The Dresden Dolls’ self-titled album: This one always gets an interesting reaction when I explain the association with number theory, a field of math that’s about special numbers like primes and perfect numbers. But toward the end of that semester, I was struggling. We were moving quickly to complete the course material and I didn’t understand a lot of the material that was on the third and final test before the final exam. Elliptic curves, cryptography, all fascinating materials, all reviewed so quickly that I didn’t understand it the first time or the second time or even the third time. Number theory was the last of my exams that semester, and I put all my extra energy into studying for that exam, usually with some kind of music in the background. One album that stands out was the Dresden Dolls’ self-titled album. Think dark cabaret with some rock mixed in–lots of loud music designed to strike you right in the heart and brain. And strike me in the heart and brain it did–every time I cracked open my number theory notes, “Coin-Operated Boy” played in my head even when I was listening to something more soothing that I don’t remember now. When I opened the envelope containing the number theory final exam, “Girl Anachronism” played in my head, It stayed there through the exam, making my effort at concentrating a difficult one. I still made an A- in the class. Thank you, past self.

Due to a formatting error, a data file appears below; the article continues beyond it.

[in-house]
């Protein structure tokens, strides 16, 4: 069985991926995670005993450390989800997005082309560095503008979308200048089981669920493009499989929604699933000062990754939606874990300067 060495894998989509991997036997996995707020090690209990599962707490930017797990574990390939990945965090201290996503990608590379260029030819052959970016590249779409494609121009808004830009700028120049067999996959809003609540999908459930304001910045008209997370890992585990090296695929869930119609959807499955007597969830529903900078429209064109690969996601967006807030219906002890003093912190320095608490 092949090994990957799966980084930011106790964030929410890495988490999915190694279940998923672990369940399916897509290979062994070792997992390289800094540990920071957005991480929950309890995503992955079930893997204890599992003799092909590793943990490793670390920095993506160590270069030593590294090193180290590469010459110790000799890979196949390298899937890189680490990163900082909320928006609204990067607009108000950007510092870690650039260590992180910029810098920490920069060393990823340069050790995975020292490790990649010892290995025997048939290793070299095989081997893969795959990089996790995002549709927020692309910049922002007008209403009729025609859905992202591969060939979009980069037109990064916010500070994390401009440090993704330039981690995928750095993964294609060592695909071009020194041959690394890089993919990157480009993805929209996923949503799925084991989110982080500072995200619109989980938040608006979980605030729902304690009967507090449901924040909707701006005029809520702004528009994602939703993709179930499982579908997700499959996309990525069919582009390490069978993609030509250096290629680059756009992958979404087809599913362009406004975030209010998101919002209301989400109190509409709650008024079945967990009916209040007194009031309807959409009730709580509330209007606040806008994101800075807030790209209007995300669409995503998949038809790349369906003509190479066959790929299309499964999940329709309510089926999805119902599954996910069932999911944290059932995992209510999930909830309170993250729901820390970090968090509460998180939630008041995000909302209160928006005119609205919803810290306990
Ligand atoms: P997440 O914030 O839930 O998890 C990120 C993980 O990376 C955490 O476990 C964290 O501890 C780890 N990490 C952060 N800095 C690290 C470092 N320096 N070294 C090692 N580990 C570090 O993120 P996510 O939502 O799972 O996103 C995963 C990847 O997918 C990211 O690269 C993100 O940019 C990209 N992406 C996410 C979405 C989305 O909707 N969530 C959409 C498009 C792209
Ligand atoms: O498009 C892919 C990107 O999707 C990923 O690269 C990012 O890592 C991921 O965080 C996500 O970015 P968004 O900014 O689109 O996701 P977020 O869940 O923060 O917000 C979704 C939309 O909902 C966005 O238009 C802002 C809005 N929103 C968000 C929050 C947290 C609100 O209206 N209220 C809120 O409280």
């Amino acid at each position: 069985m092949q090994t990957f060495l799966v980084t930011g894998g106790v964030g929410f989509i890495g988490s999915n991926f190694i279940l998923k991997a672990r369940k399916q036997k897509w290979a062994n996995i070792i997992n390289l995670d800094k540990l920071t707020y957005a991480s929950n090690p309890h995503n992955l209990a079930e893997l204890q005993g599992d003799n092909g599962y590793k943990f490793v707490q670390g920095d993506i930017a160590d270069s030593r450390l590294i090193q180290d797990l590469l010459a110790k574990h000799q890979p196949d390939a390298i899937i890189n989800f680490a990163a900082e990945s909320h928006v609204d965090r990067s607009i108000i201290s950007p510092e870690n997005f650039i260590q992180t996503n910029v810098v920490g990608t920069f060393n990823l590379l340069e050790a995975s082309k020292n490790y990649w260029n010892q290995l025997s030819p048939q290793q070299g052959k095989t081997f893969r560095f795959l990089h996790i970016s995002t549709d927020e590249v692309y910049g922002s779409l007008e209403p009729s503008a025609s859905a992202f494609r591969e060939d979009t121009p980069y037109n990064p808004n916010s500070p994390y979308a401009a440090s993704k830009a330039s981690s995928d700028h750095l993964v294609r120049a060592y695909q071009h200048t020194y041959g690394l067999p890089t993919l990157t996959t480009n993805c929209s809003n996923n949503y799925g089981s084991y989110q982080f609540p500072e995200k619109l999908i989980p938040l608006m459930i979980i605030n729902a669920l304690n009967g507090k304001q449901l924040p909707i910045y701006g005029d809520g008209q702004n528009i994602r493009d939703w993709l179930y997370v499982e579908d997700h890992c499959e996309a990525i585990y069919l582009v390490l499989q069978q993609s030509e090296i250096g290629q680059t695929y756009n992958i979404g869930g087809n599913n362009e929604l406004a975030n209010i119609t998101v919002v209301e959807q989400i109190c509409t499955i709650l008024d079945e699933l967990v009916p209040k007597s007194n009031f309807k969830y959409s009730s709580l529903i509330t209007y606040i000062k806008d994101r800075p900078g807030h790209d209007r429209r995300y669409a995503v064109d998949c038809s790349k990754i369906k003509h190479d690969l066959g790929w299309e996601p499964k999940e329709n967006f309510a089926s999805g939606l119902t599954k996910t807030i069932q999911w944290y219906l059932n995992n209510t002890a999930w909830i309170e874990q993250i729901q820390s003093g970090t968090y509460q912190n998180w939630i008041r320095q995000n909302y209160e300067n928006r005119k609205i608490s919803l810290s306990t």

“Don’t Stop Believing” by Journey: My last semester of college had finally arrived. Despite my possibly-poor life choice of taking a course overload and finishing a second major, the world economy crashing left and right with no end in sight, and a breakup with a guy I had been dating for almost a year, I was still determined to end college on a high note. The course load meant a lot of time at my library study carrel. Stack two, next to the literature and humanities books I was using for my French thesis. Books and piles of papers everywhere around the carrel, making me thank any gods out there that this was my reserved carrel. And of course wifi. Thanks to the wifi, I spent a lot of time listening to various Pandora stations while studying, often shuffling all my Pandora stations for maximum shuffle effect. “Don’t Stop Believing” was one of those songs that came up regularly. And if there was one thing I was determined to do, it was to never stop believing in what I could do. Sure, I was practically living in the library, trying not to cry at the drop of a hat. (I did nearly cry in front of my math advisor once a few weeks after that breakup, but that’s neither here nor there.) And sure, I was honestly not sure how to make it through the end of the semester without some voodoo and a few more hours in a day. Because when “Don’t Stop Believing” came on, none of that mattered. I was going to get through somehow. Streetlights, people. This song also led to my longest NaNo novel to date–my third 2010 NaNo novel, which pushed my total word count over 300k. (Semirelated: Another song that came up regularly was A Fine Frenzy’s “Almost Lover”, which was definitely appropriate for the time.)